It’s day one in a new job. Exciting times ahead, right? Perhaps not. A huge 65% of employed people look for new jobs within the first three months of starting a job.
A good onboarding program is an important part of the solution, but internal communications are the rocket fuel that makes it mighty. It increases onboarding effectiveness by informing, engaging, and inspiring new staff.
These five tips for using internal communications to improve your HR process for new hires are sure to get your superstars of tomorrow off to a flying start.
1. Bring the company to life
Your company is so much more than an org chart and a fancy logo. It’s a hive of innovation, driven by vibrant personalities and big ideas. Not showcasing these to new employees is a wasted opportunity.
Swap your text-heavy company history and floor plans for a video tour of where the company has come from and where it’s headed. Include brief features on key employees, especially your owner or CEO – even if they’re reluctant!
If your new hires are based in remote offices or work in a virtual team, share the tour with them through video alerts so that they aren’t neglected.
At our company, we have personal bios written for every new staff member. New hires have their face and story displayed prominently to alleviate any awkward introductions, while they can read the bios of everyone else online to find ‘buddies’ with whom they can make a connection.
2. Establish the source of truth
If they’re lucky enough to join a friendly, helpful workplace, new hires may find themselves overwhelmed by well-intentioned advice. This desire to help someone else is one of humankind’s most laudable traits, but because of its personal nature, that help can sometimes actually be a hindrance.
It’s immensely helpful to establish one place as the single source of truth. Your corporate intranet is the most appropriate channel to use for this, given its flexibility, ease of access, and simplicity of updating. However, a dedicated file directory on your local network could also suffice.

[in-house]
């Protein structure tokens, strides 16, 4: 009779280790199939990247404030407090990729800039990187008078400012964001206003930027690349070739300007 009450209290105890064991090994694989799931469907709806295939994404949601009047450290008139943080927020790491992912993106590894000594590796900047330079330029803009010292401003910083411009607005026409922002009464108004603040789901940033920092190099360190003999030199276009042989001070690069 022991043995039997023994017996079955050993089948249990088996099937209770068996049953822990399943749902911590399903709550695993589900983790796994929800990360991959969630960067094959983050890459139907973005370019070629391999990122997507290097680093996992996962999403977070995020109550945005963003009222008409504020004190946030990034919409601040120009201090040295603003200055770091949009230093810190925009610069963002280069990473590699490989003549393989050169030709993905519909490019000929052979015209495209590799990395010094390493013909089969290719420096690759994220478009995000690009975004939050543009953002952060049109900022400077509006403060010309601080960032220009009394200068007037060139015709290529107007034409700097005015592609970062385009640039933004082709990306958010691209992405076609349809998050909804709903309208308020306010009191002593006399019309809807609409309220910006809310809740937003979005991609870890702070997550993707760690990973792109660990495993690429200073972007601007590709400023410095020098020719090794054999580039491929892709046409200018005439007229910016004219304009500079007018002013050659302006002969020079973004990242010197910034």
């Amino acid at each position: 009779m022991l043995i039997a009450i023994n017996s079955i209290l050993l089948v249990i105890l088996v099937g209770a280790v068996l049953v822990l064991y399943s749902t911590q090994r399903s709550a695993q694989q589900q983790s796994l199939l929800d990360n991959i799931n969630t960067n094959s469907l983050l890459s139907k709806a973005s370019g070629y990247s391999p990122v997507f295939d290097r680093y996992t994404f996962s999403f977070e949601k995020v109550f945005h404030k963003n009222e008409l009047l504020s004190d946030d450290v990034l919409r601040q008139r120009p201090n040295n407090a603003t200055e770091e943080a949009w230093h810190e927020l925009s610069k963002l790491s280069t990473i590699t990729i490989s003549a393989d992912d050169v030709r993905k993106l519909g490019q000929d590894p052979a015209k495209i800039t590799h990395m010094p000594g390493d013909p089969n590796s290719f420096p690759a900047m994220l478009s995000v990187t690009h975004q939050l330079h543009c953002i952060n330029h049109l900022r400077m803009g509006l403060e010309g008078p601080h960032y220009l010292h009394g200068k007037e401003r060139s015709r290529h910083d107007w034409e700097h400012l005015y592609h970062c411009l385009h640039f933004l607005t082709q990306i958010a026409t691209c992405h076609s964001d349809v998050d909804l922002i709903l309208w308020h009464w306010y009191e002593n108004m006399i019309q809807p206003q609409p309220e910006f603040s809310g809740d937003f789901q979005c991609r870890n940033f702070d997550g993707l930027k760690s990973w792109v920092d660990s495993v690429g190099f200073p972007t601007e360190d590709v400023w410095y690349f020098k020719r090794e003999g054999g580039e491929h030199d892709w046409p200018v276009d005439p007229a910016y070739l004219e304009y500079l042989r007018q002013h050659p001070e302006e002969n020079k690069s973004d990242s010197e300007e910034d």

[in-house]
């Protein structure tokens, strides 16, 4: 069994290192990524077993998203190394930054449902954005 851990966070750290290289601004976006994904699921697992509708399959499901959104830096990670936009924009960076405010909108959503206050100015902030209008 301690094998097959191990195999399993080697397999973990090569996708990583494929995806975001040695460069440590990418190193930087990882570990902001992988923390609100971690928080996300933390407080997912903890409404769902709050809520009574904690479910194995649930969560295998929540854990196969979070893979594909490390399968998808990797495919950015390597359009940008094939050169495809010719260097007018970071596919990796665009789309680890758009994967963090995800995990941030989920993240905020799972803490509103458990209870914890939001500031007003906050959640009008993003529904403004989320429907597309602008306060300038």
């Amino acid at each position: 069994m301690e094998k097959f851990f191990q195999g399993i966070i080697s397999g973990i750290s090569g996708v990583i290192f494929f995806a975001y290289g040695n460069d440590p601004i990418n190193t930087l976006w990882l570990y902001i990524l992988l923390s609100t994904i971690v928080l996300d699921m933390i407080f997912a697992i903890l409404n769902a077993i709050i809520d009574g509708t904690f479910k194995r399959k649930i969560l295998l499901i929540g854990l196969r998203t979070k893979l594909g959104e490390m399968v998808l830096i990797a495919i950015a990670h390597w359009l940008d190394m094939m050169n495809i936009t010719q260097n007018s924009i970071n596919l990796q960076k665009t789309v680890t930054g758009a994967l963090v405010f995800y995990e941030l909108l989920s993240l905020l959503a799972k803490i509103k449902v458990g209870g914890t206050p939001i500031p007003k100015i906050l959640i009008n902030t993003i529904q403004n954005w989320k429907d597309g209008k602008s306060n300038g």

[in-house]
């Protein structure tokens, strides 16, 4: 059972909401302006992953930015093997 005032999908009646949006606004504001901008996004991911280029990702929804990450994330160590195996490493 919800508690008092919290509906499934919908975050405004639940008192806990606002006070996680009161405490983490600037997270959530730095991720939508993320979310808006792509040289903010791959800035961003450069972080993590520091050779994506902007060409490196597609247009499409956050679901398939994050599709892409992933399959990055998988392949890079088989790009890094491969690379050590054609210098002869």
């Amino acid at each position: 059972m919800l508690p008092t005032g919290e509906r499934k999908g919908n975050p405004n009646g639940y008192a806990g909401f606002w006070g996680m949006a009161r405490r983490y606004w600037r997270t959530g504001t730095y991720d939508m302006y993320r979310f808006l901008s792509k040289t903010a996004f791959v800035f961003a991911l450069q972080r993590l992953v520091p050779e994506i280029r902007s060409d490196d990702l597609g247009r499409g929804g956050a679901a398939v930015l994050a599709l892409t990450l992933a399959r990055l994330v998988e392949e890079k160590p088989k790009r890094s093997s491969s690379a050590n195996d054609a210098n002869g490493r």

Whichever you use, make sure this is *the* place to go for official paperwork, employee benefits, staff contact lists, department seating plans, location of key amenities, and so on.
3. Speak the way staff want to listen
Every new hire brings with them preferences and expectations from their personal lives. Near the top of this list will be communication styles and formats. Short snippets of highly-visual information, delivered in interactive channels, are favored these days – particularly for younger staff.
Consider this ‘consumer-grade’ when crafting your onboarding program. Review the language you use – is it too officious or dry? Does it make the company feel cold or standoffish?
Employment expert Gareth Flynn, Managing Director of The Career Conversation, believes, “Onboarding is an opportunity to engage soon to be and new hires via media-rich content, quizzes, information about the business, their team, etc. We are moving into a world where participant experience is a key market differentiator and a key pillar of a companies’ employment brand."
4. Build internal brand
When it comes to knowledge of your brand, chances are your new hire may not know much more than what the company offers or produces. They’re unlikely to know your overarching vision, what values you stand for and what sets you apart from competitors.
Instilling this into new hires early is essential, both for them to know what’s expected and to properly feel integrated into the wider company.
The natural first step is to emblazon your internal branding across channels like your intranet. But use internal comms to do the heavy-lifting when it comes to promotion. Corporate screensavers and similar passive tools are highly effective at reminding staff and reinforcing the brand. Messaging is seen so repeatedly that learning is virtually subliminal!
5. Encourage contributions
Starting a new job can be a challenging experience, but it’s also a fantastic opportunity for fresh thinking. New employees are unencumbered by ingrained modes of thinking. Their minds are open. For HR managers, this is a chance to capture lightning in a jar.
Encourage new staff to provide feedback on the onboarding process. How useful was it? What do they feel was missing? What do they wish they knew on day 1… day 30… or even day 90?
Once they’re settled, contact new staff to solicit their thoughts. This could be through an employee survey to collect specific information, or via an online forum to encourage open discussion. Use the insights gained to improve the process for all subsequent new arrivals.
Internal communication can lift the effectiveness of your onboarding process by smoothing the period of transition and helping new hires become high-performing employees faster.
Read the full article at HR News.